Scream Blacula Scream (1973)
AKA Blacula II, Blacula Is Beautiful, Blacula Lives Again!, The Name Is Blacula
Starring William Marshall, Don Mitchell, Pam Grier, Michael Conrad, Richard Lawson, Lynne Moody, Janee Michelle
Directed By Bob Kelljan
I have to admit I was pretty nervous about gearing down to review Scream Blacula Scream, 1973’s follow up to the surprise horror-blaxploitation hit, Blacula. I was almost certain I’d have to go through the motions and crank out the typical “Shoddy, uninspired sequel to surprisingly good b-movie” review. Luckily that isn’t the case here. William Marshall turns in a performance that is every bit as classic as the original. And well, this time we have Pam Grier along for the ride… and she does voodoo! And Blacula kicks the shit out of pimps! But let’s not get too far ahead of ourselves here.
This time around, the elder of a cult of voodoo practitioners lies dying and passes her own son up by naming Lisa (Pam Grier) her successor. The son (played here by Richard Lawson), understandably pissed off to no end, swears revenge on that “skinny, jive-ass bitch”. Now, in most circles revenge would entail taking sharp keys to your enemies’ car, or throwing eggs at his house. But in the world of voodoo, revenge consists of buying the bones of Blacula from some old man with a necklace made out of tiger teeth and resurrecting him by sacrificing a dove and drinking its blood… Yeah, you don’t want to mess with those voodoo guys. Thinking that the ritual didn’t work, the son pops open a Coors and sulks in his living room, only to have Blacula pop out of nowhere and feast on some of that sweet, red nectar.
Lisa’s boyfriend Justin throws a party to display his impressive collection of African artifacts. This of course piques the interest of Blacula, who under the guise of his former identity of Prince Mamuwalde, shows up as usual in his full vampire getup. Look… by this time you just have to accept the fact that Blacula isn’t going to even attempt to conceal the fact that he is a vampire, and everybody is going to be completely oblivious to this guy poking around in his cape and the finest in 18th century fashion. He wows the partygoers with his remarkable knowledge of African history and is equally impressed by Lisa’s prowess in the dark arts of voodoo. She inspires him to cure his evil curse and forever rid himself of his vampire bloodlust through a voodoo ceremony.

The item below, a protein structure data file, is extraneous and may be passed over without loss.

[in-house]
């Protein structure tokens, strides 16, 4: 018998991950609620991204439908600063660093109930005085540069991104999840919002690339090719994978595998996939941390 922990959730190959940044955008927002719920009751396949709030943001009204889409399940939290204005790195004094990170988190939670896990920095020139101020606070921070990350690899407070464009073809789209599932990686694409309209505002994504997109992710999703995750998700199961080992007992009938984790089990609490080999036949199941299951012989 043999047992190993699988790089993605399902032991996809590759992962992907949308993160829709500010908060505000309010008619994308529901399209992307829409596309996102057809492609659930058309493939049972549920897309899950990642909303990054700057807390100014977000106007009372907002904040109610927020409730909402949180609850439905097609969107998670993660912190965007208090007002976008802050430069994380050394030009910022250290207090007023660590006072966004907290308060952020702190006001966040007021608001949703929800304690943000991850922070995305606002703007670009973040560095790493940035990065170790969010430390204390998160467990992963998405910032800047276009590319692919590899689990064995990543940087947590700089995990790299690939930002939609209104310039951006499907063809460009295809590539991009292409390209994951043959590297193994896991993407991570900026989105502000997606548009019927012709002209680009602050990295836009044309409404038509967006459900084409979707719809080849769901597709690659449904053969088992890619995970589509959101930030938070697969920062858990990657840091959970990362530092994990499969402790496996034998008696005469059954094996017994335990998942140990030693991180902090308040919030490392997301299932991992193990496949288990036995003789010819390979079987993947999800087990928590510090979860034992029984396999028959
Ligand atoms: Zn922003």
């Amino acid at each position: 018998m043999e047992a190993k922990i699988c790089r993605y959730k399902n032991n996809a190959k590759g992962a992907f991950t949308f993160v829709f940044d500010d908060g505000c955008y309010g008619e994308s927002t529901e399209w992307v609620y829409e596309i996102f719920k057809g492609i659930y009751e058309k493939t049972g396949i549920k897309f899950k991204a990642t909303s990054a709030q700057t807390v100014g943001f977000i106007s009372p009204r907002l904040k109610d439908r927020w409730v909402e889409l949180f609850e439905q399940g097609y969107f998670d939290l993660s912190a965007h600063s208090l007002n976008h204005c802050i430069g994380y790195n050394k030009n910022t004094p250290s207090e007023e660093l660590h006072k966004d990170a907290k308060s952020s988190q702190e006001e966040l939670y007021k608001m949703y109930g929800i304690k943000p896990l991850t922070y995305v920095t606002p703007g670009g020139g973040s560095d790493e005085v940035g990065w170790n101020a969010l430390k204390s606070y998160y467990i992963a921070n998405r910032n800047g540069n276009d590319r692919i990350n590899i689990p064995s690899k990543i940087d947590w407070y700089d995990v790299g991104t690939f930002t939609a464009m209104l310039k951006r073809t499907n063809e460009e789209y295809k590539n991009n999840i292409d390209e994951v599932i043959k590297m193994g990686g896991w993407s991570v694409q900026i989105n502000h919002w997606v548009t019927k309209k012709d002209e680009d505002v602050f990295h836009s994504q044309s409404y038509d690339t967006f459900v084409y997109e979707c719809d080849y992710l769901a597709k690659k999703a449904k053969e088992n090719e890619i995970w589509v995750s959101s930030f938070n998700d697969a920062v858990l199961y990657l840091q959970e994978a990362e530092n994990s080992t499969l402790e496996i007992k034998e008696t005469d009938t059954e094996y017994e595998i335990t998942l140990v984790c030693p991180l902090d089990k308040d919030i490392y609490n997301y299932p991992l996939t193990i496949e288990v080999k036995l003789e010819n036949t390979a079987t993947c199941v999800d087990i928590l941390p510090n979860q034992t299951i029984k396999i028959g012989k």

Meanwhile Justin, who also happens to work part-time on the police force, pins the string of recent murders on Blacula. This leads to another classic “battle of wits” scene between Justin and Blacula that is just as good, if not better than the one in the first film. I think it’s safe to say that Blacula’s downfall will forever be connected to his insistence on getting mixed up with women who are involved with police investigators. This all leads to the exciting climax with Lisa attempting to exorcise the curse of Blacula from Mamuwalde while the police storm his mansion, fighting their way through his vampire horde.
Also noteworthy is the aforementioned scene where Blacula finds himself wandering alone through a red-light district at night. He turns down the advances of a prostitute and then is accosted by her pimps. He delivers a powerful speech, condemning the pimps as “still being slaves, imitating their slave masters” before backhanding them through a window.
Overall the plot is thinner this time around, but the action, performances, and dialogue are up to par with the first film. All the wild voodoo stuff is fresh and welcome as well. Pam is always good, but some may be put off by her role here as the vulnerable female victim. Those looking for shotgun-toting Pam are best advised to look elsewhere.
Although other sequels were originally planned, this film would sadly mark the end of the Blacula series. It’s funny because as a kid, my only memories of William Marshall were his appearances on Pee-Wee’s Playhouse as the King of Cartoons. It’s only when I finally got around to seeing these films that I realized just what a terrific actor this guy actually was. He almost singlehandedly lent credibility and sophistication to a series of films that were never really intended to be as good as they actually turned out to be.